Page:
Vintage knitting patterns are filled with mesh stockings, lace "evening gloves" and form fitting sweater sets. As life as gotten more and more hectic, knitting needles have gotten bigger and bigger, and hand knits have gotten, well, bulkier and bulkier. Occasional lumpiness has its charm, but do we really want to be less sassy than our Victorian ancestors? Here is a pattern that will never be accused of frumpiness, but which takes into account our very busy lives: quick to make but not at an unflattering two stitches to the inch!
It seemed like a pair of Fishnet Anklets called for something beyond traditional sock wool, so I made these with Koigu's very special Mori yarn. Spun and dyed like the Koigu Premium Merino that we all love, the Mori is 50% merino and 50% mulberry silk. The shine and luxury of the silk are just what these socks needed!
These scarves are simple to make, even if you have very little embroidery experience. Best of all, once you're done, you will have such a special gift for your mom (or grandmother or sister or aunt or friend!)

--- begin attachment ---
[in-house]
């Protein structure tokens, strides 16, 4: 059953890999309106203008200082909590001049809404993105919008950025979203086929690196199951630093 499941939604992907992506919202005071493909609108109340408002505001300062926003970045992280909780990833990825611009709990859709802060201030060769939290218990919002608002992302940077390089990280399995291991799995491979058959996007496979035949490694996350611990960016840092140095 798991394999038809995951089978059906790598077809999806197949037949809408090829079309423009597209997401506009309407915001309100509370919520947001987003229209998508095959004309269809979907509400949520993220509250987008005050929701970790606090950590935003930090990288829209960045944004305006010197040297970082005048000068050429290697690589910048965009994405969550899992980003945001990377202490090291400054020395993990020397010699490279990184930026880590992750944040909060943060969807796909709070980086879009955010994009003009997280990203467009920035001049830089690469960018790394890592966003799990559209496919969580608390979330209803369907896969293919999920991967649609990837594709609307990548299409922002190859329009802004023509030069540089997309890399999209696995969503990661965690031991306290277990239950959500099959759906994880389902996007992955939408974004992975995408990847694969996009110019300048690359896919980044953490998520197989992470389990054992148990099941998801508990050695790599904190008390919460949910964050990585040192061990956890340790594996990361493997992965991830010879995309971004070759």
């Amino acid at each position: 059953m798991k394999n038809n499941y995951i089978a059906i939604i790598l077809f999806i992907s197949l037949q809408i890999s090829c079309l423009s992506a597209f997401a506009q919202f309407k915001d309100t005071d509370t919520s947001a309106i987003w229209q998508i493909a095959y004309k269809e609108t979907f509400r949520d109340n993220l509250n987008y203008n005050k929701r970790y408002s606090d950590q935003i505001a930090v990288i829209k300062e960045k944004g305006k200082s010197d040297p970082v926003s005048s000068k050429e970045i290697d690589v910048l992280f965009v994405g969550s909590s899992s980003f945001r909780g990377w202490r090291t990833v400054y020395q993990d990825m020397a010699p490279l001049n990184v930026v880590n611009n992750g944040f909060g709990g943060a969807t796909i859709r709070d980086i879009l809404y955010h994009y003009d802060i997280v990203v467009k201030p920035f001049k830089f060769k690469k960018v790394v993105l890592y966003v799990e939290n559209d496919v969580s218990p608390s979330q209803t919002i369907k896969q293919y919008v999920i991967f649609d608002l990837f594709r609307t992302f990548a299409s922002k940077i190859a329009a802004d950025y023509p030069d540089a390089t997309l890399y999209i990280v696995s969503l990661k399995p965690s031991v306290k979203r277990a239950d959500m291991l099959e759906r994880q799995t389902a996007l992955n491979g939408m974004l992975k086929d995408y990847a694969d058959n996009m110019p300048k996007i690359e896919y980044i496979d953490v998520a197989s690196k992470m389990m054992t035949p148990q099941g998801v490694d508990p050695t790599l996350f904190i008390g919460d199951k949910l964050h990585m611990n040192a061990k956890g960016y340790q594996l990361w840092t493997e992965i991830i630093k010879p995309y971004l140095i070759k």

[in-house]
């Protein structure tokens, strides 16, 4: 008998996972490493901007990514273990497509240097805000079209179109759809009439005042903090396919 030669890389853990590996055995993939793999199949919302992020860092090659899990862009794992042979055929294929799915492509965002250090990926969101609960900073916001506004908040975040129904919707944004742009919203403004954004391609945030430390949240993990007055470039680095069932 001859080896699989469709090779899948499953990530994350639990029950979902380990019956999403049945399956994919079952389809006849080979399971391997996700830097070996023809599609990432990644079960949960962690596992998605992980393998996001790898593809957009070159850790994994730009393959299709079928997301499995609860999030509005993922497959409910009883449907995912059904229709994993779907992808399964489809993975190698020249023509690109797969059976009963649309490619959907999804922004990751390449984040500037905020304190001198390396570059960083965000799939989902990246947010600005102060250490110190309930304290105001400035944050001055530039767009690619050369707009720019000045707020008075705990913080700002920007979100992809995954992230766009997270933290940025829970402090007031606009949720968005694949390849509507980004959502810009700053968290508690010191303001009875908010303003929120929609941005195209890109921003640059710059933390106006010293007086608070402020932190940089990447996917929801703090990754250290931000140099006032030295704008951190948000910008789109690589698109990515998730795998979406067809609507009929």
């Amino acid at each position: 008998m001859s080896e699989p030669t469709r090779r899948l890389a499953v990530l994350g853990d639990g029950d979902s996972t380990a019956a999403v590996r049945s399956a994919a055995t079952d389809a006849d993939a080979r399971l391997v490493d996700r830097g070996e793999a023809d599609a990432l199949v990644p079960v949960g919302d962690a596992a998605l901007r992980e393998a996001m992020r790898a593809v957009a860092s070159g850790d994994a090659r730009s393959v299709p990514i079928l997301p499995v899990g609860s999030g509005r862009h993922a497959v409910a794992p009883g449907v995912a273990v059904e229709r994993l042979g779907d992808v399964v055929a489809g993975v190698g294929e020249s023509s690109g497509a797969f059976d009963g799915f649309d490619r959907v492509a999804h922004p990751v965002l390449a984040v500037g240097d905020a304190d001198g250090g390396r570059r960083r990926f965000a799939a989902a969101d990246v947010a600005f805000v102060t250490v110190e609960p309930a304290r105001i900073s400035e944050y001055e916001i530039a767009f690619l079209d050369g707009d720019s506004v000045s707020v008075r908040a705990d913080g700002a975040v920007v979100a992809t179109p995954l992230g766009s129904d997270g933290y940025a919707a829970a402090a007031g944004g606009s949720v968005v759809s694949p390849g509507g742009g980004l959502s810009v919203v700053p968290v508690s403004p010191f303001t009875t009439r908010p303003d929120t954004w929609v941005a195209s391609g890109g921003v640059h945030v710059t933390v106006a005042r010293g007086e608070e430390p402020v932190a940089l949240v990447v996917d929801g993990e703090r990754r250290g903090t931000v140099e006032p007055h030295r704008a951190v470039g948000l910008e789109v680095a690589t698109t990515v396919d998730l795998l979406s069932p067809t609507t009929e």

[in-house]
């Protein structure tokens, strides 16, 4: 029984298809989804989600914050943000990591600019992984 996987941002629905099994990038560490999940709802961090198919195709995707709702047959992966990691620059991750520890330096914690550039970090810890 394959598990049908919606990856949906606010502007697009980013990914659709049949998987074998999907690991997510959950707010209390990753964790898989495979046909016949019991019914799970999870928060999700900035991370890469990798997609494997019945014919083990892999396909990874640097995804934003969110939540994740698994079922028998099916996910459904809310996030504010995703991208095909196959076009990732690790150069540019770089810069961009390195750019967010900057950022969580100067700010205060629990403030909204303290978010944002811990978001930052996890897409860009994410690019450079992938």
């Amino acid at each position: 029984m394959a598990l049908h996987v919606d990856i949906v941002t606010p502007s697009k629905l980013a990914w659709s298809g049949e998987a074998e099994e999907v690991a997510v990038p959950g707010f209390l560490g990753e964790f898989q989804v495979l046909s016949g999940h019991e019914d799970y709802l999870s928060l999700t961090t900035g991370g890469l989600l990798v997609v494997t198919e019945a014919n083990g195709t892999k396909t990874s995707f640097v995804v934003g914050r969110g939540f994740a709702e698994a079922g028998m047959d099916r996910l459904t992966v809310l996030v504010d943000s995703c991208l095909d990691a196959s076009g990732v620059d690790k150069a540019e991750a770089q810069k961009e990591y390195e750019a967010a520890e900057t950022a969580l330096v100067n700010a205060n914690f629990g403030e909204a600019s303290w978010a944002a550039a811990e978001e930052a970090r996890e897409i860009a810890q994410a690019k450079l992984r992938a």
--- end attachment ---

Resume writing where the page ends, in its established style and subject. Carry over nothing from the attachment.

I am constantly inspired by the amazing craft books that come form Japan. We carry many of these books online and in our stores and even though I can't read Japanese I still find them endlessly fascinating. I know that it's possible to sew the patterns from these books using just their well drawn instructions but I've never had the courage to try. (Mari however did a great tutorial on how to figure out Japanese sewing patterns that you can see by clicking here.)
I've been making regular visits to the Brooklyn Botanical Garden this March to check on spring's progress. The month started slowly with the first spindly yellow wisps of witch hazel and gained momentum, finally delivering the bursting buds of the dogwoods. I made this Springtime Bandana to celebrate these early spring efforts. It reflects the very tip of a daffodil bulb pushing up out of the earth and the millions of tiny bright green dots twinkling off of every twig of every tree.
Alchemy's Haiku mohair and silk blend is an amazing yarn for capturing nature's beauty. Its rich hand dyed colors are reflected by the silk and softened by the mohair. To add to the complexity of color, I striped a soothing seagreen with a bright acid green. The result is a like a beautiful watercolor of spring's essence. Enjoy! --Whitney